If you are currently dealing with emotional problems, you are not alone.
Psychological problems affect millions of people every day and all around the world. Mental issues are so common that, for example, one in three will suffer from depression at one point in their life and one in three woman will have an eating disorder. Throughout history, many famous, intelligent and productive people have also struggled with issues such as depression, addiction, anxiety, obsessive-compulsive, schizophrenia, etc.
Today, in our contemporary society, many famous personalities talk openly about their personal battles with mental issues, such as for example American actress Catherine Zeta-Jones who recently revealed that she suffers from bipolar disorder. However, despite an increasing openness about psychological problems, it is still a subject that is largely a taboo, and far too many people are afraid to get help, to even admit they have a problem. Once they do seek help from a mental health professional, some are ashamed, or they feel weak or stupid for not being able to cope with their mental problems on their own. Because of the stigma associated to mental health problems and psychotherapy, I have chosen to add the article below about famous people that have or still are struggling with psychological problems.
(Please note that I'm not the author of the article).
Famous people with mental health problems
Isaac Newton, most famous mathematician of the 17th Century was responsible for many scientific
discoveries we take for granted today such as the "corrected" Gregorian calendar date. Newton’s
greatest mathematical discovery was the gravitational relationship between the earth and the moon,
and of centrifugal force. Newton was well educated, had access to the best knowledge of his day
and was wealthy in later life. He suffered from several “nervous breakdowns” in his life and was
known for great fits of rage towards anyone who disagreed with him which some have labeled
Bipolar Disorder which was unknown at the time. In 1705 Newton was the first Scientist to be
knighted by Queen Anne for his great scientific contributions.
Ludwig van Beethoven, composer, had bipolar disorder which some have said gave him such
creative power that his compositions broke the mold for classical music forever. He was a child
prodigy which his father tried to exploit. His “manic” episodes seemed to fuel his creativity. He
wrote his most famous works during times of torment, loneliness, and suffering psychotic delusions.
It took him 12 years to finish his last and 8th Symphony in total deafness. He then medicated
himself with the only drugs available in that day to bring some relief –opium and alcohol- and died
several years later of liver disease.
Abraham Lincoln, 16th President of U.S. suffered from severe and debilitating and on occasion
suicidal depressions, as recorded by Carl Sandburg in his comprehensive six-volume biographical
analysis of his life. “A tendency to melancholy” Lincoln once wrote in a letter to a friend, “...let it
be observed, is a misfortune, not a fault.” The most amazing part of his story was the sheer
determination with which he willed himself to overcome his serious affliction and still achieve all
he was able to achieve for our young and troubled nation at war with itself.
Vincent Van Gogh, famous painter and artist was labeled peculiar with unstable moods most of his
short life. He suffered from epileptic seizures some believe from excesses of absinthe, very strong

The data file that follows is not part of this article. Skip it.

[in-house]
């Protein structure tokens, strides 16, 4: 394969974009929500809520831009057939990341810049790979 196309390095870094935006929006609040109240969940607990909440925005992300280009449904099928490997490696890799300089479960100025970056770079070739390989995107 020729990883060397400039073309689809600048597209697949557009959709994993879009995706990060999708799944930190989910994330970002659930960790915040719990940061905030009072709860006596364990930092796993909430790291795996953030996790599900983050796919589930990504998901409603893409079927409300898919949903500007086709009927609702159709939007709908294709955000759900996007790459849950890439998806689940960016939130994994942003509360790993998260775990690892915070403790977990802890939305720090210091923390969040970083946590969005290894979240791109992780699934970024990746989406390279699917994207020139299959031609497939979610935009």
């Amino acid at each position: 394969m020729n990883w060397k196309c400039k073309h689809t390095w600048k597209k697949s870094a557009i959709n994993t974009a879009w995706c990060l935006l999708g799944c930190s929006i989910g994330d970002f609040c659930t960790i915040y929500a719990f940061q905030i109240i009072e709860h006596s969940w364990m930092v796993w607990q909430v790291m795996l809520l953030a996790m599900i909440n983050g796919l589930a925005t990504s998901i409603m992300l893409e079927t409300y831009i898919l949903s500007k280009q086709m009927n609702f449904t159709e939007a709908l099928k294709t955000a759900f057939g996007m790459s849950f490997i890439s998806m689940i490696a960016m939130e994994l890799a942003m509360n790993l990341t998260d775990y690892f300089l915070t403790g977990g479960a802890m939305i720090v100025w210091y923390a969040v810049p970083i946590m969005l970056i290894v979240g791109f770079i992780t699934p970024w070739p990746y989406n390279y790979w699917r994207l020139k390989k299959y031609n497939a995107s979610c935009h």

liquor popular among talented people for inspiring greater creativity. Many have tried to give a
definitive diagnosis of his illness through reading his personal letters. From them it seems clear that
his depressive states were also accompanied by manic episodes of enormous energy and great
passion. Van Gogh committed suicide at age 37.
Winston Churchill, Prime Minister of Great Britain who, as one of the “Big Three” (Churchill,
Roosevelt and Stalin) to lead the world to the defeat of Hitler in WWII, told in his own writings of
suffering from “black dog” Churchill’s term for severe and serious depression. Less often talked
about are his writings of how he often self-medicated with alcohol to deal with these times. Like so
many other famous people with a mental illness, he was able to make the great contribution he did
through sheer personal determination. There was a nation, he said, and a world depending on his
efforts to lead Britain and the world in the defeat of their common and formidable enemy of
Virginia Woolf, the British novelist, born of privilege, experienced the mood swings of bipolar
disorder her entire life. She wrote to make sense out of her mental chaos and gain control of
madness; and was greatly admired for her creative insight into human nature. She was tolerated by
friends and family, receiving great care and understanding during her entire life and because of this,
never had to face institutionalization, the only medical “treatment” in those days. She died at her
own hand by filling her pockets with stones and walking into a nearby river. The cause of death was
determined as "Suicide, while the balance of her mind was disturbed."
Jane Pauley, NBC newsbroadcaster, since the age of 25, talks candidly about her depression and
bipolar illnesses. In her new book, "Skywriting: A Life Out of the Blue."she tells about her
childhood and family problems, and how she discovered her need for medication to control mood
Linda Hamilton, actress, has gone public with her diagnosis of bi-polar disorder diagnosed at a
young age. Hamilton, well known for her part with Arnold Schwarzenegger in "The Terminator"
movies explains how helpful medication has been for her and that she understands she will have to
be on medication for the rest of her life. .
Shawn Colvin, Winner of two Grammys in music, talked about her struggle with depression.
Colvin has suffered from major depressive disorder for more than 20 years. "During the worst
times, I shut the world out, refusing to get out of bed. Even the smallest tasks were overwhelming,"